Last month, in a paper scarcely anyone has noticed, the Treasury announced that it is closing England’s regional assemblies. The assemblies gave civil society (represented by local authorities and NGOs) a statutory means of restraining the regional development agencies, which are led by corporations. The assemblies drew up the regional spatial strategies, which spell out the kind of development a region needs, including its transport links.
Without public debate, this role has now been given to the regional development agencies. The businesses that run them will always demand more roads and more airports (not least because their construction provides lucrative contracts) and there is now no statutory way of challenging them. The purpose of such changes is spelt out by the Treasury with breathtaking frankness: “to deliver accountability to business.”
This coup against the wider public interest is consistent with Brown’s strategy so far: to talk about a renewal of values, then to appoint the former head of the CBI as minister for trade and investment; to make bold speeches about entrusting more power to parliament, then to rush out 76 policy announcements as parliament goes into recess; to pose as a critical friend of the US president, then to agree to host his missile defence programme without parliamentary debate. Gordon Brown is beginning to look more autocratic than Tony Blair.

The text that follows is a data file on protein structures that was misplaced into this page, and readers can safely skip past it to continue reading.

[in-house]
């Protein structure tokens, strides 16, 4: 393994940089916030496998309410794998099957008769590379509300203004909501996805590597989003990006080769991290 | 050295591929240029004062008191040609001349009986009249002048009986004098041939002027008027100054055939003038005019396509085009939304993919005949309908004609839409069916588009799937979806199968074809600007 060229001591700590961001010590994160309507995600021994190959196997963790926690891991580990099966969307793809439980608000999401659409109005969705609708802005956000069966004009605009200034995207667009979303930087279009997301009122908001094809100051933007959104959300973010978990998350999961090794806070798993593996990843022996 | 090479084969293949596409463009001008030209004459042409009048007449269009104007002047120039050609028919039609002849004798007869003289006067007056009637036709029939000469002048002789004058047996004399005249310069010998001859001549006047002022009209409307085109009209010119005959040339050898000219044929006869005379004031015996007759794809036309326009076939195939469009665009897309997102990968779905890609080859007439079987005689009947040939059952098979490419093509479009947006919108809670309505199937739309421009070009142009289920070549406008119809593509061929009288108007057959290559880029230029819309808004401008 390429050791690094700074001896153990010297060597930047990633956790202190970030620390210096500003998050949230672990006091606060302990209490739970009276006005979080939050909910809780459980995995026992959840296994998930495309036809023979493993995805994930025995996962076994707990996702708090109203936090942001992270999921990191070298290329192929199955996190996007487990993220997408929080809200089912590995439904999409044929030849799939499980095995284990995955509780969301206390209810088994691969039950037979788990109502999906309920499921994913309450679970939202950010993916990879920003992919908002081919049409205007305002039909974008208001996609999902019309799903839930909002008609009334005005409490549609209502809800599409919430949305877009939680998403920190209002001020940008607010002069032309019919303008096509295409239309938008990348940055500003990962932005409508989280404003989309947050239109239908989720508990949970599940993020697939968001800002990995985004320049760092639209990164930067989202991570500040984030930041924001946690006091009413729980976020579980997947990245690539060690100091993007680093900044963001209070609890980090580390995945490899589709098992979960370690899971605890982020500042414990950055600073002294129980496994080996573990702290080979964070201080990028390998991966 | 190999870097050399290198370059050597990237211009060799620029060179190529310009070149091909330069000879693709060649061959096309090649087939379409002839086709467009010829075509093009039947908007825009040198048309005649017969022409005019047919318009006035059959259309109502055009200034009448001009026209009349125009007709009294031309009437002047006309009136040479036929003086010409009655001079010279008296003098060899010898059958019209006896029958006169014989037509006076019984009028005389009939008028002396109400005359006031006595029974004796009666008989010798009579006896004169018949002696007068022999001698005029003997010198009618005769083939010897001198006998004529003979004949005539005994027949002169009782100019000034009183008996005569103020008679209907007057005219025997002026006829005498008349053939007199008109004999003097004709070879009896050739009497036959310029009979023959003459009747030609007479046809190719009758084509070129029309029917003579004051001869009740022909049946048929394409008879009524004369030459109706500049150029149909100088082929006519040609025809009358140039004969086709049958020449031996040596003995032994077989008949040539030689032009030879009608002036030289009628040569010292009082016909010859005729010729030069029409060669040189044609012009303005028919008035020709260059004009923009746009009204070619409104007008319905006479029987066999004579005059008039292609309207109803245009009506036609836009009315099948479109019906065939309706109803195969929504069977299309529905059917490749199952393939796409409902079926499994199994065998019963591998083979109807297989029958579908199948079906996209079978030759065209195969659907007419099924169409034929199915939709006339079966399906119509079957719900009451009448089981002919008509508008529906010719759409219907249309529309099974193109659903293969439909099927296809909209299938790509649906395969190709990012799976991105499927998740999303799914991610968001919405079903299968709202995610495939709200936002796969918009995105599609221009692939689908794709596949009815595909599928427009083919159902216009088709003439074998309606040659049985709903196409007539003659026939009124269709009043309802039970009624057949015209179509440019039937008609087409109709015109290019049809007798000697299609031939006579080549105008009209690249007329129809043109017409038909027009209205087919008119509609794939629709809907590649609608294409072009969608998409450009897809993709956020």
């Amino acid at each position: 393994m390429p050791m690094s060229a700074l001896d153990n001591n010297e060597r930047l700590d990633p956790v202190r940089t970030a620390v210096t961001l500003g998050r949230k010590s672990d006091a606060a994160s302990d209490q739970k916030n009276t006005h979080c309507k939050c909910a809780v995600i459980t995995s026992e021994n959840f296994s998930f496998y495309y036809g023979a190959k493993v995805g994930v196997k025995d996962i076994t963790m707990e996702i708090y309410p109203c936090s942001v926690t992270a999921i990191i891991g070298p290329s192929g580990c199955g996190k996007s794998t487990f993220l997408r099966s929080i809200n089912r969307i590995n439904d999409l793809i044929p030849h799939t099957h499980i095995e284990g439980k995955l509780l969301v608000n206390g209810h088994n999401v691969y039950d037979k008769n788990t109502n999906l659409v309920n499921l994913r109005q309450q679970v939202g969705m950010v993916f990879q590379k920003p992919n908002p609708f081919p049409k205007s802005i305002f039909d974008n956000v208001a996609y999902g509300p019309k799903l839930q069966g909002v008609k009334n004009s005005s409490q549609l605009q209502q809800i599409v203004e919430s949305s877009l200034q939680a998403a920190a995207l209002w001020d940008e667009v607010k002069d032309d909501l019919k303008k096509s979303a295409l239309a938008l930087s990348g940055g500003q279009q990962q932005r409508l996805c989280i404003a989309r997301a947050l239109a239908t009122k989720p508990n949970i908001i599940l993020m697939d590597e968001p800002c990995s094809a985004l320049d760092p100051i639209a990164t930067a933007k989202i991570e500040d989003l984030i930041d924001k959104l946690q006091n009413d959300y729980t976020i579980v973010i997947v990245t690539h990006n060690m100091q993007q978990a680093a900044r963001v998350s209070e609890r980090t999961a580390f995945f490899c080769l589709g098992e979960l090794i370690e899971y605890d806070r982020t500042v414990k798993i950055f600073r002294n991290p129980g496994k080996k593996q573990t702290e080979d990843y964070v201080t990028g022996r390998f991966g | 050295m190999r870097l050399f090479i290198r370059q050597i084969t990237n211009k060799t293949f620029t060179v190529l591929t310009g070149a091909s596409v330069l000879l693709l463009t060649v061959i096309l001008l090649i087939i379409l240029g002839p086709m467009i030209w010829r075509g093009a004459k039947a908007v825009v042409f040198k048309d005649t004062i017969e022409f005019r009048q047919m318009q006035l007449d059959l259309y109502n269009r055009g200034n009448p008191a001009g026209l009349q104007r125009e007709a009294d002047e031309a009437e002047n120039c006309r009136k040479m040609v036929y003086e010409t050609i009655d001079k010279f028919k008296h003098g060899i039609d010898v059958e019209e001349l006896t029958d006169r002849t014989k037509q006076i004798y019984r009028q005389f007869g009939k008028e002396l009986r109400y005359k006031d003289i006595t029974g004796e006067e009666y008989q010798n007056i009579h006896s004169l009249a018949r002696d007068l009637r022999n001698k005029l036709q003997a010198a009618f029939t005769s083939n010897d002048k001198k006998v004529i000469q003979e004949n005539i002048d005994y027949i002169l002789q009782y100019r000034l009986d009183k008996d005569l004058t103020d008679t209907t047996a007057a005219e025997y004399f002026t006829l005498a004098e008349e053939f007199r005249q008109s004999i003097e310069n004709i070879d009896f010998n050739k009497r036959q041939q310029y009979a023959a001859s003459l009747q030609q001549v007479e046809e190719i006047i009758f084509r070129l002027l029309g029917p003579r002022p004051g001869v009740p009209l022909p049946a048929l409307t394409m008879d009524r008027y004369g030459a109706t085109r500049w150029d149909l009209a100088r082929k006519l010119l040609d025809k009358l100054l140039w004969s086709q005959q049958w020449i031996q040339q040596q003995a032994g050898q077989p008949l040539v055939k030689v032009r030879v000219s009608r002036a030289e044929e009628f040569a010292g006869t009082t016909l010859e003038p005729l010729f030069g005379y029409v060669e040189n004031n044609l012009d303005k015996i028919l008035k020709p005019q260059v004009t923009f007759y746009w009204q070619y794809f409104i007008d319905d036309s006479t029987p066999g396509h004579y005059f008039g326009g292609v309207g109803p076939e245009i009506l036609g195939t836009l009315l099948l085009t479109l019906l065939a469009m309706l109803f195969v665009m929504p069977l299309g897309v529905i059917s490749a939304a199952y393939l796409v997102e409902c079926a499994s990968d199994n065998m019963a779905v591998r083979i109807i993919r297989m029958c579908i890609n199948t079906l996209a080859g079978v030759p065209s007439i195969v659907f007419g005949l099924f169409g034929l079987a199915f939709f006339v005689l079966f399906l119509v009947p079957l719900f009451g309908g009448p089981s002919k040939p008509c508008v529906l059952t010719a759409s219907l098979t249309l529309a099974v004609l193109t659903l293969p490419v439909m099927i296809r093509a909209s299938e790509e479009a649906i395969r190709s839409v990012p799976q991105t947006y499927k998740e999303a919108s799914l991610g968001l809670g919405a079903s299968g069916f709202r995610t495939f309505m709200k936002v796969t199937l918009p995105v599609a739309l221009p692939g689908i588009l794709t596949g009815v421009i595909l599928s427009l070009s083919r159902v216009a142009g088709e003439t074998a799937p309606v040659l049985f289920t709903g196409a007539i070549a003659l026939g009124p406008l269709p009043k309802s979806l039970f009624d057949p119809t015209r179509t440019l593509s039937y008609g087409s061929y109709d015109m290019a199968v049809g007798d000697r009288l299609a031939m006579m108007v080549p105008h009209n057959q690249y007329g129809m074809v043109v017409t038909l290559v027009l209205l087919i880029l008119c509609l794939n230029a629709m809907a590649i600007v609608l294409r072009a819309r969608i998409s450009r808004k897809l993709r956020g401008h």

Oh, we can keep signing our petitions and writing our letters to MPs and making earnest appeals to common sense, but we know that we will be fobbed off until it is too late to prevent runaway climate change. Only those who have not grasped the implications could argue that the need to avoid disrupting a few holiday flights outweighs the need to reverse the growth in aviation.
By joining the climate camp at Heathrow next week, you will be making a stand not only against climate change, but also against the attempt by BAA to stop people from agitating for a better world. What began as an environmental demonstration has now also become a protest for democracy. I will be there. What about you?
You can find the article published on Monbiot’s own website with footnotes and links.